Hi, I’m Ryan, a second year mathematician at Durham University and I have a drive and passion to become a tutor in mathematics. I have two years of experience tutoring a group of AS level maths students so I feel I have the understanding and patience to help you. Sessions will be suited to each individual student and through explanations, examples and past paper questions we can work together to tackle specific topics you want to improve on and master. I have plenty of knowledge on all modules at A level maths and further maths. Also, I can help with students taking the STEP examinations. Feel free to get in touch and ask any questions through ‘Webmail’ or book a free ‘Meet the Tutor’ session.

Hi, I’m Ryan, a second year mathematician at Durham University and I have a drive and passion to become a tutor in mathematics. I have two years of experience tutoring a group of AS level maths students so I feel I have the understanding and patience to help you. Sessions will be suited to each individual student and through explanations, examples and past paper questions we can work together to tackle specific topics you want to improve on and master. I have plenty of knowledge on all modules at A level maths and further maths. Also, I can help with students taking the STEP examinations. Feel free to get in touch and ask any questions through ‘Webmail’ or book a free ‘Meet the Tutor’ session.

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So you are asked to find the inverse of a function f(x).

The inverse function is denoted by f ^{-1}(x).

To help with this we can use the identity f(f ^{-1}(x))=x.

Now, we need to define y=f ^{-1}(x).

Example:

f(x)=2x+1

x=f(f ^{-1}(x))=f(y)=2y+1 As f(y) is similar to f(x) but with the variable change of x to y

Hence, we need to solve:

x=2y+1

x-1=2y Minus 1 from each side of the equation

½(x-1)=y=f ^{-1}(x) As we defined f ^{-1}(x)=y

Therefore, we have found the inverse function: f ^{-1}(x) = ½(x-1)

We can continue further and find the domain and range of an inverse function using the identities:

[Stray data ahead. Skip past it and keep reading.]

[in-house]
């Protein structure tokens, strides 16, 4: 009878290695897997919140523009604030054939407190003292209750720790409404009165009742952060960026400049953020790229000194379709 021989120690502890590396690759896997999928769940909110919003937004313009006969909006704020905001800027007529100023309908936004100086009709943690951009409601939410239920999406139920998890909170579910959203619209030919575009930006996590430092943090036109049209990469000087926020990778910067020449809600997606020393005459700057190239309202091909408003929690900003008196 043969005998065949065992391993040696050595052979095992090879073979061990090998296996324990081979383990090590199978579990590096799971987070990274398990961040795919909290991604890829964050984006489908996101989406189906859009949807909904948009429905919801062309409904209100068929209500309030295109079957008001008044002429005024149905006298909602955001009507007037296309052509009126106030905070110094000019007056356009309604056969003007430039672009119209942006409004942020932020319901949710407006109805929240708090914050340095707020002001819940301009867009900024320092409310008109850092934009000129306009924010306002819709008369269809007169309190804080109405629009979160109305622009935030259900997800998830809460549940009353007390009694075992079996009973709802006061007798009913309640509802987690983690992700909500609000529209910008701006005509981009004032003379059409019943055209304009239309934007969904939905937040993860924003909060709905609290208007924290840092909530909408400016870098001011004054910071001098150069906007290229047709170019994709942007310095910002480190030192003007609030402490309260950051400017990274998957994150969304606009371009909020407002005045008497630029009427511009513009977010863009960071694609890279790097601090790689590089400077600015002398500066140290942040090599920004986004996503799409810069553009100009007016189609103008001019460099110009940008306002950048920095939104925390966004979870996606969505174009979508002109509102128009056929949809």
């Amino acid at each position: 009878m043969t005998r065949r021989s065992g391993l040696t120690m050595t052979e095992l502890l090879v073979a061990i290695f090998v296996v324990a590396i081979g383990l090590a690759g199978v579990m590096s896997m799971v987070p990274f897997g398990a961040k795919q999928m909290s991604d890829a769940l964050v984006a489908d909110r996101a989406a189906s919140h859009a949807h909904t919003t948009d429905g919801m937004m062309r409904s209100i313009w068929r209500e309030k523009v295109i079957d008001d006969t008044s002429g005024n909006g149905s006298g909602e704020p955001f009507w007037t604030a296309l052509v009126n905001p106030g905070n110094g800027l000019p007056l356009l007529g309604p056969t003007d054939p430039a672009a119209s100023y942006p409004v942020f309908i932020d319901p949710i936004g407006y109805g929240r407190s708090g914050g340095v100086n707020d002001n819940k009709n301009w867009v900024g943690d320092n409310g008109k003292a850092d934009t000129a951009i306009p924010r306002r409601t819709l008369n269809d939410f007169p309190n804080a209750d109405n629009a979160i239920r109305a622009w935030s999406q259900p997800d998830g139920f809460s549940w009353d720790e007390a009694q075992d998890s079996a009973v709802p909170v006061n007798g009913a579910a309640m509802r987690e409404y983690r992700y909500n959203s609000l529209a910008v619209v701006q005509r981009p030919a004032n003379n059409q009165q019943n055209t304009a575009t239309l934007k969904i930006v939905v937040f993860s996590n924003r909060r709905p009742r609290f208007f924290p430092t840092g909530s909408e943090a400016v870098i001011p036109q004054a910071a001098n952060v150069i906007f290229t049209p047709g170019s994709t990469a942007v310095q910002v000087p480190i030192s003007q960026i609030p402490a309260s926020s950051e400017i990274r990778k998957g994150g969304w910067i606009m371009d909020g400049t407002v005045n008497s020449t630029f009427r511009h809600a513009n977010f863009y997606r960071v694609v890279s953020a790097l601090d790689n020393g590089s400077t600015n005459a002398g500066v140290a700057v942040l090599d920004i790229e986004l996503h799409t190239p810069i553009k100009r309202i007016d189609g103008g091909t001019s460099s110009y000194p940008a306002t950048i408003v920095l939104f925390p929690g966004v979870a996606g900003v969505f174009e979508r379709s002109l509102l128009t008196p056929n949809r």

Domain f(x) = Range f ^{-1}(x)

Range f(x) = Domain f ^{-1}(x)

So you are asked to find the inverse of a function f(x).

The inverse function is denoted by f ^{-1}(x).

To help with this we can use the identity f(f ^{-1}(x))=x.

Now, we need to define y=f ^{-1}(x).

Example:

f(x)=2x+1

x=f(f ^{-1}(x))=f(y)=2y+1 As f(y) is similar to f(x) but with the variable change of x to y

Hence, we need to solve:

x=2y+1

x-1=2y Minus 1 from each side of the equation

½(x-1)=y=f ^{-1}(x) As we defined f ^{-1}(x)=y

Therefore, we have found the inverse function: f ^{-1}(x) = ½(x-1)

We can continue further and find the domain and range of an inverse function using the identities:

Domain f(x) = Range f ^{-1}(x)

Range f(x) = Domain f ^{-1}(x)

Integration by parts formula: ∫ u*dv/dx = uv - ∫ du/dx*v dx

To solve this problem we need to use a trick by thinking of lnx as lnx*1

So we can choose: u=lnx, dv/dx=1

The next step is to find du/dx and v.

du/dx=1/x As we have differentiated each side with respect to x

v=x By integrating each side with respect to x

Now we have all the required parts to use the integration by parts formula.

∫ lnx = lnx*x – ∫ 1/x*x dx

= xlnx – ∫ 1 dx

= xlnx – x + c

Integration by parts formula: ∫ u*dv/dx = uv - ∫ du/dx*v dx

To solve this problem we need to use a trick by thinking of lnx as lnx*1

So we can choose: u=lnx, dv/dx=1

The next step is to find du/dx and v.

du/dx=1/x As we have differentiated each side with respect to x

v=x By integrating each side with respect to x

Now we have all the required parts to use the integration by parts formula.

∫ lnx = lnx*x – ∫ 1/x*x dx

= xlnx – ∫ 1 dx

= xlnx – x + c

An arithmetic sequence has a constant difference between each term.

For example: 2,4,6,8,10,12,…

We can see clearly that all the terms differ by +2.

We call this the common difference, d.

A geometric sequence has a constant ratio (multiplier) between each term.

An example is: 2,4,8,16,32,…

So to find the next term in the sequence we would multiply the previous term by 2.

This is called the common ratio, r.

These sequences are closely related as they both have the same first term, but I hope you can see how different they become if they have a common difference or a common ratio.

We can create a decreasing arithmetic sequence by choosing a negative common difference.

Similarly, a decreasing geometric sequence would have a common ratio of less than 1.

An arithmetic sequence has a constant difference between each term.

For example: 2,4,6,8,10,12,…

We can see clearly that all the terms differ by +2.

We call this the common difference, d.

A geometric sequence has a constant ratio (multiplier) between each term.

An example is: 2,4,8,16,32,…

So to find the next term in the sequence we would multiply the previous term by 2.

This is called the common ratio, r.

These sequences are closely related as they both have the same first term, but I hope you can see how different they become if they have a common difference or a common ratio.

We can create a decreasing arithmetic sequence by choosing a negative common difference.

Similarly, a decreasing geometric sequence would have a common ratio of less than 1.